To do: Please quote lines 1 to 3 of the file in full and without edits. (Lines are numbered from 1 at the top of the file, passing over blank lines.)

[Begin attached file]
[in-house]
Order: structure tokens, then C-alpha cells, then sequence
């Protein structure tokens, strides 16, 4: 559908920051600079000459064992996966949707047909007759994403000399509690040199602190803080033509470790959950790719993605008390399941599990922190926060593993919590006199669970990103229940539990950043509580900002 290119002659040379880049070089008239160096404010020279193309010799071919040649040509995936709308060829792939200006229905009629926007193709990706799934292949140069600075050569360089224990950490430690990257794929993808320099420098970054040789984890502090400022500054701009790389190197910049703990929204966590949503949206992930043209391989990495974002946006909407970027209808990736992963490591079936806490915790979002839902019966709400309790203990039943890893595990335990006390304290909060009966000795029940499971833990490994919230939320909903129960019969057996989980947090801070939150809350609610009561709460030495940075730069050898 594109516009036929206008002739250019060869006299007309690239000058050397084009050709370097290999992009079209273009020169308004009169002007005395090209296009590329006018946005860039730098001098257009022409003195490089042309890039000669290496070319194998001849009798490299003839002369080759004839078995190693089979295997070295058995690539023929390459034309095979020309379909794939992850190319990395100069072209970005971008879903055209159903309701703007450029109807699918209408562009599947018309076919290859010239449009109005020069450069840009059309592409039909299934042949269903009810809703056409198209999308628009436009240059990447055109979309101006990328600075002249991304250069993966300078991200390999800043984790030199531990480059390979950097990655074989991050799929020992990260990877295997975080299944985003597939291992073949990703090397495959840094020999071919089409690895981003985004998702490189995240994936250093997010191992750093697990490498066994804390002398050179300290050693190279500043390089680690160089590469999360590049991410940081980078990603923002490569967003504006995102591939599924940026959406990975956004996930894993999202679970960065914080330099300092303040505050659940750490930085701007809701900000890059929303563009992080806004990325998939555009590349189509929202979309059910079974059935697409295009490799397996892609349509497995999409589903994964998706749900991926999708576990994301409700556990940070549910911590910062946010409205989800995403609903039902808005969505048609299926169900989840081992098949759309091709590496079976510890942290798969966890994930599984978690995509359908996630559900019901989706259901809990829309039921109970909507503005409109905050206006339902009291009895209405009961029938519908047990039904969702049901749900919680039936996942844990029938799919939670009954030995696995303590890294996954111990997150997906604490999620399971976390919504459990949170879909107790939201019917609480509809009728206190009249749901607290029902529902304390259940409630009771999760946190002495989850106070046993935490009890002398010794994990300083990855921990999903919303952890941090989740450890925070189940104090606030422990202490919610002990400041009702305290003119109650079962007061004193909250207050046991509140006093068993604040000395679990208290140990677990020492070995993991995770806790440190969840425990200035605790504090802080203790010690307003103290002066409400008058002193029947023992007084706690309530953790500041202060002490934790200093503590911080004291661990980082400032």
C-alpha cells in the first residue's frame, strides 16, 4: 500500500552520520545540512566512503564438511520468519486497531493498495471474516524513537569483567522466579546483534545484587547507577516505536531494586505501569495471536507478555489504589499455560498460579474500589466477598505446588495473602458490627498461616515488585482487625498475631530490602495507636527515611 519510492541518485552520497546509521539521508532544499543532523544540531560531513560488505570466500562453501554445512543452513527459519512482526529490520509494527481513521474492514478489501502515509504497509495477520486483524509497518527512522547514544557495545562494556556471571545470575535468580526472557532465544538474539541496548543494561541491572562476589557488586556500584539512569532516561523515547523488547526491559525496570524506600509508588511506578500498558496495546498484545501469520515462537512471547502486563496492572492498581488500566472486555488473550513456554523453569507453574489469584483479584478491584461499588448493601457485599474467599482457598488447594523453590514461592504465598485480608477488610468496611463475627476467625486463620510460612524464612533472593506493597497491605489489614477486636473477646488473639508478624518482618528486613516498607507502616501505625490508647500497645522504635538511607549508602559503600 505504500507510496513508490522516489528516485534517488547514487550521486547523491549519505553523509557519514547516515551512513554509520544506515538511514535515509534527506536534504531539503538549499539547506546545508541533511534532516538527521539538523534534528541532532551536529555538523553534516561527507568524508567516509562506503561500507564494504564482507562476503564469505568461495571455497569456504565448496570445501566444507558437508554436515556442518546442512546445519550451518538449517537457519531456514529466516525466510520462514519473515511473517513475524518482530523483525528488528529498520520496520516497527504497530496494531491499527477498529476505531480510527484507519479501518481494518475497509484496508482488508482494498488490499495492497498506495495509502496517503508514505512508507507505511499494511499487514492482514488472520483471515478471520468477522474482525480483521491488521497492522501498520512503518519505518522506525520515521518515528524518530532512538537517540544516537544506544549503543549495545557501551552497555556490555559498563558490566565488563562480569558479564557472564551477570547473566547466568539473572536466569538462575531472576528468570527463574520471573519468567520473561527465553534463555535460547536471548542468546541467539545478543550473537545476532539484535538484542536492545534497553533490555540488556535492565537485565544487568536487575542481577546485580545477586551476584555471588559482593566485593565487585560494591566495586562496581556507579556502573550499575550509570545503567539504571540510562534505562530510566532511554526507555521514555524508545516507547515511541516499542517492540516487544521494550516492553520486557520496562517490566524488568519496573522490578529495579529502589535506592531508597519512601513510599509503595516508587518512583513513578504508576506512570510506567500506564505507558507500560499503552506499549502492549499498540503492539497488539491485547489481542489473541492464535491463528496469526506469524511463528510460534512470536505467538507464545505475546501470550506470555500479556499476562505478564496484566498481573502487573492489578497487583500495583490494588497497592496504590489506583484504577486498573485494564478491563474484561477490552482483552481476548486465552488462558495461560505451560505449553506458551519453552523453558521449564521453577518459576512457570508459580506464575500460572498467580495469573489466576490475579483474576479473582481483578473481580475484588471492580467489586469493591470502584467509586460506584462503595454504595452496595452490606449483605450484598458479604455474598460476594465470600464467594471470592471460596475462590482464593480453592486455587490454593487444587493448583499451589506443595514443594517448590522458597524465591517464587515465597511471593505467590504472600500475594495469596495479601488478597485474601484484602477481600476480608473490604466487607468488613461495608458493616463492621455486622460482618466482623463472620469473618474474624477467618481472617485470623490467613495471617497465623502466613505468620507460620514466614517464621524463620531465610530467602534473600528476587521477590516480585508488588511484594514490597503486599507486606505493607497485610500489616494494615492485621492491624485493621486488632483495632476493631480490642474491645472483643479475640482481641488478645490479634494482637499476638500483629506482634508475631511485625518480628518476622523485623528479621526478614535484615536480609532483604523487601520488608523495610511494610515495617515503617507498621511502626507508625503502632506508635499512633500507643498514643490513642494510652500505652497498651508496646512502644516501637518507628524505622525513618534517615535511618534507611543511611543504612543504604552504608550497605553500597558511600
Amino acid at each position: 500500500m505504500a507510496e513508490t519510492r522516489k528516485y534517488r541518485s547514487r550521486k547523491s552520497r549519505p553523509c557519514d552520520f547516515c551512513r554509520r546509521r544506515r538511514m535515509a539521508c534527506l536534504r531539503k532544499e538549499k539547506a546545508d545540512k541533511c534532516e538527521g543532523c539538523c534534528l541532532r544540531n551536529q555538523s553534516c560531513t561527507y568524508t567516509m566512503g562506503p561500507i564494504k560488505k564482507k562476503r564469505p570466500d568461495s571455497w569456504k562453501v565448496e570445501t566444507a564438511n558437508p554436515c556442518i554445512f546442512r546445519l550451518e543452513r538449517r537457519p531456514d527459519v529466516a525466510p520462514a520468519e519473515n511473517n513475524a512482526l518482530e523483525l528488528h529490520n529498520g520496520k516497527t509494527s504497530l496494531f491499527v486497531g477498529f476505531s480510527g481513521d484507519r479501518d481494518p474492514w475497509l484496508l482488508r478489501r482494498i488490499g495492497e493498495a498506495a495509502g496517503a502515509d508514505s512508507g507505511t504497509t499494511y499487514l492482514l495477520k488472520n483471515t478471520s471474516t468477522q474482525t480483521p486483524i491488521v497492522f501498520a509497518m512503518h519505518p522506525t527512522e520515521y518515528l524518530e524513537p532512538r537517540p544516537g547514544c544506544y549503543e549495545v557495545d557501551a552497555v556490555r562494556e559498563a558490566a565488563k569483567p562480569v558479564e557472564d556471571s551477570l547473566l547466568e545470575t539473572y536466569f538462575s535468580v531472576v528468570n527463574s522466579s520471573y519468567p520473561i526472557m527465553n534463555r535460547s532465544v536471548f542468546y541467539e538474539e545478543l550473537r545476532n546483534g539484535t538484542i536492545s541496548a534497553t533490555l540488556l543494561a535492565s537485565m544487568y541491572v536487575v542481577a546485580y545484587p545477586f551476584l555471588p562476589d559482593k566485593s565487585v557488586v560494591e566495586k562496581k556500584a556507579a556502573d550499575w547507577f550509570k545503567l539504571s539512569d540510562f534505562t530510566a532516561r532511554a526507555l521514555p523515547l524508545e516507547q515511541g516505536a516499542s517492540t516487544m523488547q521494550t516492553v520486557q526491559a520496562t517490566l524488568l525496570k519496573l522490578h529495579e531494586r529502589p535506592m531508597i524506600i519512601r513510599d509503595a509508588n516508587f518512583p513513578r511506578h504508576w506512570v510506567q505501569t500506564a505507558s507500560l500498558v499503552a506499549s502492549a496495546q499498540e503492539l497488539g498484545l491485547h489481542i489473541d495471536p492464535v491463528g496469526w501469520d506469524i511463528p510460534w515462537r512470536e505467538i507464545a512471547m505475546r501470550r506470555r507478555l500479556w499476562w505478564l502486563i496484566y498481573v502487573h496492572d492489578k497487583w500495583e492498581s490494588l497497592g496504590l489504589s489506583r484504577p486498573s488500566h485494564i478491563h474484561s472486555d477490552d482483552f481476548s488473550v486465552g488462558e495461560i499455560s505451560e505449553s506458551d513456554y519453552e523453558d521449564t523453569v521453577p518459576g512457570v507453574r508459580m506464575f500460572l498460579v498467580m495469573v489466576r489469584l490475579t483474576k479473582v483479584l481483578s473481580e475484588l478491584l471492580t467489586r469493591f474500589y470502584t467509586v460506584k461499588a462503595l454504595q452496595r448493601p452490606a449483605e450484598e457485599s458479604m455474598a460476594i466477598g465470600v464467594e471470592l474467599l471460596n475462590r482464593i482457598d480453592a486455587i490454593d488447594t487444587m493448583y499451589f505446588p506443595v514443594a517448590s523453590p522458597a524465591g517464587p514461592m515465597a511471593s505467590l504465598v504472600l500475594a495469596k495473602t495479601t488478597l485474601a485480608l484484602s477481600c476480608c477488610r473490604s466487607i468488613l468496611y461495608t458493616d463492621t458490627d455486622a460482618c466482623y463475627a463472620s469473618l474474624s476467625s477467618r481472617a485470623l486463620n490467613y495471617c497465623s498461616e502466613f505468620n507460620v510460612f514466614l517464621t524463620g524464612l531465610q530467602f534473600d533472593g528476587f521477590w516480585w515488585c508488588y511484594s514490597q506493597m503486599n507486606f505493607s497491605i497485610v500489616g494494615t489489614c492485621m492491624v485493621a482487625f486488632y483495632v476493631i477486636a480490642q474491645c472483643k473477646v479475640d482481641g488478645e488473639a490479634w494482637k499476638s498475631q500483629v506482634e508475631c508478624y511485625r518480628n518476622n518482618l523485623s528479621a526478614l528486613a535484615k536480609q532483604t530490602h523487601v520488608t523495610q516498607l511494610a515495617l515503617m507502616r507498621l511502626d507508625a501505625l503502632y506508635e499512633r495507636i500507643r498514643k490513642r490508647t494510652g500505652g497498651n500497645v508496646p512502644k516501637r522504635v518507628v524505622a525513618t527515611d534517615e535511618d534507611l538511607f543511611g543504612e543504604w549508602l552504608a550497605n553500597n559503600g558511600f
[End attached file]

[in-house]
Order: structure tokens, then C-alpha cells, then sequence
């Protein structure tokens, strides 16, 4: 559908920051600079000459064992996966949707047909007759994403000399509690040199602190803080033509470790959950790719993605008390399941599990922190926060593993919590006199669970990103229940539990950043509580900002 290119002659040379880049070089008239160096404010020279193309010799071919040649040509995936709308060829792939200006229905009629926007193709990706799934292949140069600075050569360089224990950490430690990257794929993808320099420098970054040789984890502090400022500054701009790389190197910049703990929204966590949503949206992930043209391989990495974002946006909407970027209808990736992963490591079936806490915790979002839902019966709400309790203990039943890893595990335990006390304290909060009966000795029940499971833990490994919230939320909903129960019969057996989980947090801070939150809350609610009561709460030495940075730069050898 594109516009036929206008002739250019060869006299007309690239000058050397084009050709370097290999992009079209273009020169308004009169002007005395090209296009590329006018946005860039730098001098257009022409003195490089042309890039000669290496070319194998001849009798490299003839002369080759004839078995190693089979295997070295058995690539023929390459034309095979020309379909794939992850190319990395100069072209970005971008879903055209159903309701703007450029109807699918209408562009599947018309076919290859010239449009109005020069450069840009059309592409039909299934042949269903009810809703056409198209999308628009436009240059990447055109979309101006990328600075002249991304250069993966300078991200390999800043984790030199531990480059390979950097990655074989991050799929020992990260990877295997975080299944985003597939291992073949990703090397495959840094020999071919089409690895981003985004998702490189995240994936250093997010191992750093697990490498066994804390002398050179300290050693190279500043390089680690160089590469999360590049991410940081980078990603923002490569967003504006995102591939599924940026959406990975956004996930894993999202679970960065914080330099300092303040505050659940750490930085701007809701900000890059929303563009992080806004990325998939555009590349189509929202979309059910079974059935697409295009490799397996892609349509497995999409589903994964998706749900991926999708576990994301409700556990940070549910911590910062946010409205989800995403609903039902808005969505048609299926169900989840081992098949759309091709590496079976510890942290798969966890994930599984978690995509359908996630559900019901989706259901809990829309039921109970909507503005409109905050206006339902009291009895209405009961029938519908047990039904969702049901749900919680039936996942844990029938799919939670009954030995696995303590890294996954111990997150997906604490999620399971976390919504459990949170879909107790939201019917609480509809009728206190009249749901607290029902529902304390259940409630009771999760946190002495989850106070046993935490009890002398010794994990300083990855921990999903919303952890941090989740450890925070189940104090606030422990202490919610002990400041009702305290003119109650079962007061004193909250207050046991509140006093068993604040000395679990208290140990677990020492070995993991995770806790440190969840425990200035605790504090802080203790010690307003103290002066409400008058002193029947023992007084706690309530953790500041202060002490934790200093503590911080004291661990980082400032």